Some researchers have questioned if activity programs would be more effective if based outside school (eg, community leagues) rather than within schools. This study compared participation in activity programs based within and outside of school, and estimated the associations between participation and moderate-vigorous physical activity (MVPA) among adolescent girls.

Methods:

Within the Trial of Activity for Adolescent Girls, independent samples of 1559 6th-grade girls (age 11 to 12) and 3282 8th-grade girls (age 13 to 14) reported program participation using questionnaires. MVPA was measured using accelerometers. Linear mixed models accounted for school and site clustering.

Results:

Sixth-grade girls reported 5 times as many programs outside school as within school (4.1 vs. 0.8); daily MVPA was 0.29 minutes higher (1.2% of the mean) for each additional program outside school. Compared with 6th-grade girls, 8th-grade girls participated in 1.3 fewer programs outside school, while programs’ association with MVPA was unchanged. Conversely, school programs’ association with MVPA was greater in 8th grade. Daily MVPA was 1.33 minutes higher per school program, and participation declined 0.13.

Conclusion:

Programs within and outside schools can both increase activity among adolescent girls. Intervention research should focus on increasing participation in school programs, and increasing movement during programs outside school.

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Shujun Gao, Lisa Harnack, Kathryn Schmitz, Janet Fulton, Leslie Lytle, Pamela Van Coevering and David R. Jacobs Jr.

Background:

We assessed the validity and reliability of a modified Godin-Leisure-Time Exercise Questionnaire in youth in grades 6 through 8.

Methods:

The questionnaire was completed by 250 children twice at a 1 wk interval to assess reliability. After the second questionnaire administration the children wore an accelerometer for 7 d (criterion measure).

Results:

Pearson correlations between the first and second reports of frequency of participation in strenuous and moderate physical activity were 0.68 and 0.51, respectively. Self-reported participation in strenuous activity was weakly correlated with strenuous activity as measured by accelerometer (r = 0.23, P = 0.01). A weak non-significant correlation was found between reported versus measured engagement in moderate activity (r = 0.13, P = 0.07).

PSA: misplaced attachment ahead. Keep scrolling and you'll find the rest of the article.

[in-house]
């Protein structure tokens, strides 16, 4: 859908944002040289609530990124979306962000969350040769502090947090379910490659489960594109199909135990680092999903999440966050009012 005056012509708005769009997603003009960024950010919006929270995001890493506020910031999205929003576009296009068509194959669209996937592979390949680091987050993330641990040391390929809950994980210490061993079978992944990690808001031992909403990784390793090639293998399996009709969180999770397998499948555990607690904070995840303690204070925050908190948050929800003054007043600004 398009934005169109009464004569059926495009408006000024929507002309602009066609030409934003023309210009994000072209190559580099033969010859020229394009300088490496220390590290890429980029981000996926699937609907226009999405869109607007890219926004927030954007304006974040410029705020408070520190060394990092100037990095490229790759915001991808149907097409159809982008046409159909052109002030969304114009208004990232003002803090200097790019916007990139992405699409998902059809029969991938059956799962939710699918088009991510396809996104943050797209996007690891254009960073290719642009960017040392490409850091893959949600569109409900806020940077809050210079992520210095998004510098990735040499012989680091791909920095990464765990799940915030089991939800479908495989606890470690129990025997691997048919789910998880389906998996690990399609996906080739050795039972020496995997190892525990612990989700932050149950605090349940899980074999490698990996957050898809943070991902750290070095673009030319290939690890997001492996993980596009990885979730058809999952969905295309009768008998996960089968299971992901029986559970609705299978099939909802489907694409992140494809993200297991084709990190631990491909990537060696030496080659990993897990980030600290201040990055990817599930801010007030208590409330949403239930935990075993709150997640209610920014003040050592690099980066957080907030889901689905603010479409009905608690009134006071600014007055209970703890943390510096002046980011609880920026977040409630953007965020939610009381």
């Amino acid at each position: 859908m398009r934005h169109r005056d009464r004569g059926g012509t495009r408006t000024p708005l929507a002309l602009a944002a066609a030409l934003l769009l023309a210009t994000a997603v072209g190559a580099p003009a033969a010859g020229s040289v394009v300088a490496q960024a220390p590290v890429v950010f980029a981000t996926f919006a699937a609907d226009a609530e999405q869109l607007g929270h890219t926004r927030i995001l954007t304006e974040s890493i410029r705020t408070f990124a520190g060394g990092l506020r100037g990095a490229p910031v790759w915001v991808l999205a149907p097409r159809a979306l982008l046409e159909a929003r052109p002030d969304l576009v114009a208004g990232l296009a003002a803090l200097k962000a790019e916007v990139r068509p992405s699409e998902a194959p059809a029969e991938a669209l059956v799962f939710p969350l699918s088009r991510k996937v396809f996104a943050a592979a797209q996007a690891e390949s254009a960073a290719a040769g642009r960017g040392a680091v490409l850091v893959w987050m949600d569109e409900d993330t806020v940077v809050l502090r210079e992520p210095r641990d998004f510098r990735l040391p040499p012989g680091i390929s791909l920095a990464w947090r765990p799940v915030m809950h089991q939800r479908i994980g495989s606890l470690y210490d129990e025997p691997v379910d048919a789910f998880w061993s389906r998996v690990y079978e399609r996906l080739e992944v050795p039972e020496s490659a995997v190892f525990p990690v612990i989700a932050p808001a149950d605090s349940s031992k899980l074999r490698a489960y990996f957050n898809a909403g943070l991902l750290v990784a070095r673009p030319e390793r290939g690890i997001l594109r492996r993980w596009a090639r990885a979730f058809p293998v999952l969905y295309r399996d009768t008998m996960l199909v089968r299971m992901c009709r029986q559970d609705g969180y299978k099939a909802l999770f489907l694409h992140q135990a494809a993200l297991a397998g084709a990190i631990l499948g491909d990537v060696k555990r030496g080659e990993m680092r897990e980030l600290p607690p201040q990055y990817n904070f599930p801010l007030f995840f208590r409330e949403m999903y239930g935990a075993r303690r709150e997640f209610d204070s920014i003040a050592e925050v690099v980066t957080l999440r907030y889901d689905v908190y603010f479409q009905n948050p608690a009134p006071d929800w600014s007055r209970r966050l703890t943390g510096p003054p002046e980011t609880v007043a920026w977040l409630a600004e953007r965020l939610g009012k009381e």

Conclusion:

Findings suggest the questionnaire evaluated in this study may be of very limited use for assessing children’s physical activity.

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Carrie D. Patnode, Leslie A. Lytle, Darin J. Erickson, John R. Sirard, Daheia J. Barr-Anderson and Mary Story

Background:

While much is known about the overall levels of physical activity and sedentary activity among youth, few studies have attempted to define clusters of such behaviors. The purpose of this study was to identify and describe unique classes of youth based on their participation in a variety of physical activity and sedentary behaviors.

Methods:

Latent class analysis was used to characterize segments of youth based on patterns of self-reported and accelerometer-measured participation in 12 behaviors. Children and adolescents (N = 720) from 6th-11th grade were included in the analysis. Differences in class membership were examined using multinomial logistic regression.

Results: